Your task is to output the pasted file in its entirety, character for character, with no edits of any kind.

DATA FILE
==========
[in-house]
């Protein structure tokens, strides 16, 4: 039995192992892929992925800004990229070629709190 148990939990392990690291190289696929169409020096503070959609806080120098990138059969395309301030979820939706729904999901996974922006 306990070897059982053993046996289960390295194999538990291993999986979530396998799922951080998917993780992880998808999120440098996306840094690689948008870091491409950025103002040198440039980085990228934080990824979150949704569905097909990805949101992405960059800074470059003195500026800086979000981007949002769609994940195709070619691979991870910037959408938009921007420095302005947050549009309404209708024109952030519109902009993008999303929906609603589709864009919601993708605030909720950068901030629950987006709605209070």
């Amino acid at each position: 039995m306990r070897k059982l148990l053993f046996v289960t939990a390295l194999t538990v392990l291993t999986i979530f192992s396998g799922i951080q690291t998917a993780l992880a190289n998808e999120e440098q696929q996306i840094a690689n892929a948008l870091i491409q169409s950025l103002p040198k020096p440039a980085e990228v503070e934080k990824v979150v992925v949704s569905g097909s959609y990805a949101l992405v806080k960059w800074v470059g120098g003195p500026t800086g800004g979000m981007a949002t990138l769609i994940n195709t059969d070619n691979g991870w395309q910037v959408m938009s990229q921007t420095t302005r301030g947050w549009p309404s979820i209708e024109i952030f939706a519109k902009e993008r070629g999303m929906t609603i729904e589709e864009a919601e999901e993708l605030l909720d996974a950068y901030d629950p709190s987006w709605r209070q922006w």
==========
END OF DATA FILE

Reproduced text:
[in-house]
């Protein structure tokens, strides 16, 4: 039995192992892929992925800004990229070629709190 148990939990392990690291190289696929169409020096503070959609806080120098990138059969395309301030979820939706729904999901996974922006 306990070897059982053993046996289960390295194999538990291993999986979530396998799922951080998917993780992880998808999120440098996306840094690689948008870091491409950025103002040198440039980085990228934080990824979150949704569905097909990805949101992405960059800074470059003195500026800086979000981007949002769609994940195709070619691979991870910037959408938009921007420095302005947050549009309404209708024109952030519109902009993008999303929906609603589709864009919601993708605030909720950068901030629950987006709605209070």
């Amino acid at each position: 039995m306990r070897k059982l148990l053993f046996v289960t939990a390295l194999t538990v392990l291993t999986i979530f192992s396998g799922i951080q690291t998917a993780l992880a190289n998808e999120e440098q696929q996306i840094a690689n892929a948008l870091i491409q169409s950025l103002p040198k020096p440039a980085e990228v503070e934080k990824v979150v992925v949704s569905g097909s959609y990805a949101l992405v806080k960059w800074v470059g120098g003195p500026t800086g800004g979000m981007a949002t990138l769609i994940n195709t059969d070619n691979g991870w395309q910037v959408m938009s990229q921007t420095t302005r301030g947050w549009p309404s979820i209708e024109i952030f939706a519109k902009e993008r070629g999303m929906t609603i729904e589709e864009a919601e999901e993708l605030l909720d996974a950068y901030d629950p709190s987006w709605r209070q922006w």